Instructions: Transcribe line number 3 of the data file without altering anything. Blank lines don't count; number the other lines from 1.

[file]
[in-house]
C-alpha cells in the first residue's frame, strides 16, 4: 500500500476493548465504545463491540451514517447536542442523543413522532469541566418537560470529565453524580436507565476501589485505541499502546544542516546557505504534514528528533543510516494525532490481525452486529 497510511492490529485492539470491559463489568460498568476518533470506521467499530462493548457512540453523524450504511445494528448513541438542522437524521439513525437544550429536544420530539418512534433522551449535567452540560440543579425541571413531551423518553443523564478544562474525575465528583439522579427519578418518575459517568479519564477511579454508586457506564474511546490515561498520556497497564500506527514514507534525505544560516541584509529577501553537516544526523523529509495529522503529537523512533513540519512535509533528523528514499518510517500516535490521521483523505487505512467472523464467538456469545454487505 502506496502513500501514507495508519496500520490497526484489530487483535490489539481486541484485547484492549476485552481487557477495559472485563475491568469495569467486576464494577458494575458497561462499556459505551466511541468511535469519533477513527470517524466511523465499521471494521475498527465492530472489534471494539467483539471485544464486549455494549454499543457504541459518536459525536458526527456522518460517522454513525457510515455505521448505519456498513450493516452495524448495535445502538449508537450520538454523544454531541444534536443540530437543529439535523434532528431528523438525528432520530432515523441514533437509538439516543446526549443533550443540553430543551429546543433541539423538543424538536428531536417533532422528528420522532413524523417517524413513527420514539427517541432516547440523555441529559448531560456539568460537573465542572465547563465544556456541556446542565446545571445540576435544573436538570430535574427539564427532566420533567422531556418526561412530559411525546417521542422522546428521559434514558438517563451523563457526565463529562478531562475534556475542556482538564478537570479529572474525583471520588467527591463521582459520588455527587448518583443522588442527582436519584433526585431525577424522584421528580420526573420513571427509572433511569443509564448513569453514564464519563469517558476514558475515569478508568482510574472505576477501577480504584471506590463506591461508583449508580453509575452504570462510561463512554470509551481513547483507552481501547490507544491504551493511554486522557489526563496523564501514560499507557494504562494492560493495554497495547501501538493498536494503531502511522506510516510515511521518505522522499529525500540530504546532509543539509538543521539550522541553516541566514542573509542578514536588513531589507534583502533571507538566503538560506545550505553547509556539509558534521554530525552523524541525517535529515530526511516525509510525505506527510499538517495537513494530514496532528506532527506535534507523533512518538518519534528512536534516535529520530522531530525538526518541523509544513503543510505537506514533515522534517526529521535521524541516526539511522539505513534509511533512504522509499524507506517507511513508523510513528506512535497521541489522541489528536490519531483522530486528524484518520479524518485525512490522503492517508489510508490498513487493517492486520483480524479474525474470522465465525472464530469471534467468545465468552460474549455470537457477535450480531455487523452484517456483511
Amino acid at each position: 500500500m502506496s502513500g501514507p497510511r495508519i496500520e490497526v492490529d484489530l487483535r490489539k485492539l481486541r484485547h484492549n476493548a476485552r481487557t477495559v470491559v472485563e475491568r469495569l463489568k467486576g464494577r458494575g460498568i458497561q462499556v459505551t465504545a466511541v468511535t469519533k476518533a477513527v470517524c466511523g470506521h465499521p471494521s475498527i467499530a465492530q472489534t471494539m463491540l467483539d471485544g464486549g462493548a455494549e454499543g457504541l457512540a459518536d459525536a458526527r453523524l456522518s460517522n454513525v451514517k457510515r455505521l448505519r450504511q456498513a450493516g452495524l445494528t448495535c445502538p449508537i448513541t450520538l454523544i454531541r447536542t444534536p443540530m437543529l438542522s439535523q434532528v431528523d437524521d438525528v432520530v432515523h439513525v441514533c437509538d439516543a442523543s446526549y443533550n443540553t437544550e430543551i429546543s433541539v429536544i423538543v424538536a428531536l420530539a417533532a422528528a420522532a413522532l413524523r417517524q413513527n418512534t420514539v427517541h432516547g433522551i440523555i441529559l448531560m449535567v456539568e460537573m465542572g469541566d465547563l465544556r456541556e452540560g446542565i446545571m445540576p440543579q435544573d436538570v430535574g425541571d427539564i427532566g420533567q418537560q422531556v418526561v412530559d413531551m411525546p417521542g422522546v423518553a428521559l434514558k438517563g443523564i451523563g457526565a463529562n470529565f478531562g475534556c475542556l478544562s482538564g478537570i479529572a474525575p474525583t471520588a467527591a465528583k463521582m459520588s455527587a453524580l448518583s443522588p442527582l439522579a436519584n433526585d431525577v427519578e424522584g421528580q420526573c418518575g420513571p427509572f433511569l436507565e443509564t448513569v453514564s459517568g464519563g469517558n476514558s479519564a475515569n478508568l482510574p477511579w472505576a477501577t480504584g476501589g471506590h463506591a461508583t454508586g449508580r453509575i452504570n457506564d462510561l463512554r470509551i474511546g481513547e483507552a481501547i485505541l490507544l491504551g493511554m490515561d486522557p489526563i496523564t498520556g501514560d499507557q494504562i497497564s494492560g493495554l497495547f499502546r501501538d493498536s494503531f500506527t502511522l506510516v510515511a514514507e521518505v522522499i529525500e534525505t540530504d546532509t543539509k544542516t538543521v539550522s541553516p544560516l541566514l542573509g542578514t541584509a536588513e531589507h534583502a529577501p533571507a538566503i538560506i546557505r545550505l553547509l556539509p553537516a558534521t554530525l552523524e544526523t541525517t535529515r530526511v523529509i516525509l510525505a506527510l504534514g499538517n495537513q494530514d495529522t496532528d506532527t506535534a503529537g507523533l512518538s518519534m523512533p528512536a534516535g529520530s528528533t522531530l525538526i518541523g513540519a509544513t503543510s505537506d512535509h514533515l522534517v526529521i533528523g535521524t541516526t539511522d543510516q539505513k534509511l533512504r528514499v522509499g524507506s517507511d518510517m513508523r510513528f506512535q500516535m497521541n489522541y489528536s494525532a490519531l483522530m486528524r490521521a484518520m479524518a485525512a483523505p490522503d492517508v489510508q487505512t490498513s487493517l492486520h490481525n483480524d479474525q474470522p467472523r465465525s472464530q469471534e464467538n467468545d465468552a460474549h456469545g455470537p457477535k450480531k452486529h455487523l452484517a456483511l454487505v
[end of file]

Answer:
Amino acid at each position: 500500500m502506496s502513500g501514507p497510511r495508519i496500520e490497526v492490529d484489530l487483535r490489539k485492539l481486541r484485547h484492549n476493548a476485552r481487557t477495559v470491559v472485563e475491568r469495569l463489568k467486576g464494577r458494575g460498568i458497561q462499556v459505551t465504545a466511541v468511535t469519533k476518533a477513527v470517524c466511523g470506521h465499521p471494521s475498527i467499530a465492530q472489534t471494539m463491540l467483539d471485544g464486549g462493548a455494549e454499543g457504541l457512540a459518536d459525536a458526527r453523524l456522518s460517522n454513525v451514517k457510515r455505521l448505519r450504511q456498513a450493516g452495524l445494528t448495535c445502538p449508537i448513541t450520538l454523544i454531541r447536542t444534536p443540530m437543529l438542522s439535523q434532528v431528523d437524521d438525528v432520530v432515523h439513525v441514533c437509538d439516543a442523543s446526549y443533550n443540553t437544550e430543551i429546543s433541539v429536544i423538543v424538536a428531536l420530539a417533532a422528528a420522532a413522532l413524523r417517524q413513527n418512534t420514539v427517541h432516547g433522551i440523555i441529559l448531560m449535567v456539568e460537573m465542572g469541566d465547563l465544556r456541556e452540560g446542565i446545571m445540576p440543579q435544573d436538570v430535574g425541571d427539564i427532566g420533567q418537560q422531556v418526561v412530559d413531551m411525546p417521542g422522546v423518553a428521559l434514558k438517563g443523564i451523563g457526565a463529562n470529565f478531562g475534556c475542556l478544562s482538564g478537570i479529572a474525575p474525583t471520588a467527591a465528583k463521582m459520588s455527587a453524580l448518583s443522588p442527582l439522579a436519584n433526585d431525577v427519578e424522584g421528580q420526573c418518575g420513571p427509572f433511569l436507565e443509564t448513569v453514564s459517568g464519563g469517558n476514558s479519564a475515569n478508568l482510574p477511579w472505576a477501577t480504584g476501589g471506590h463506591a461508583t454508586g449508580r453509575i452504570n457506564d462510561l463512554r470509551i474511546g481513547e483507552a481501547i485505541l490507544l491504551g493511554m490515561d486522557p489526563i496523564t498520556g501514560d499507557q494504562i497497564s494492560g493495554l497495547f499502546r501501538d493498536s494503531f500506527t502511522l506510516v510515511a514514507e521518505v522522499i529525500e534525505t540530504d546532509t543539509k544542516t538543521v539550522s541553516p544560516l541566514l542573509g542578514t541584509a536588513e531589507h534583502a529577501p533571507a538566503i538560506i546557505r545550505l553547509l556539509p553537516a558534521t554530525l552523524e544526523t541525517t535529515r530526511v523529509i516525509l510525505a506527510l504534514g499538517n495537513q494530514d495529522t496532528d506532527t506535534a503529537g507523533l512518538s518519534m523512533p528512536a534516535g529520530s528528533t522531530l525538526i518541523g513540519a509544513t503543510s505537506d512535509h514533515l522534517v526529521i533528523g535521524t541516526t539511522d543510516q539505513k534509511l533512504r528514499v522509499g524507506s517507511d518510517m513508523r510513528f506512535q500516535m497521541n489522541y489528536s494525532a490519531l483522530m486528524r490521521a484518520m479524518a485525512a483523505p490522503d492517508v489510508q487505512t490498513s487493517l492486520h490481525n483480524d479474525q474470522p467472523r465465525s472464530q469471534e464467538n467468545d465468552a460474549h456469545g455470537p457477535k450480531k452486529h455487523l452484517a456483511l454487505v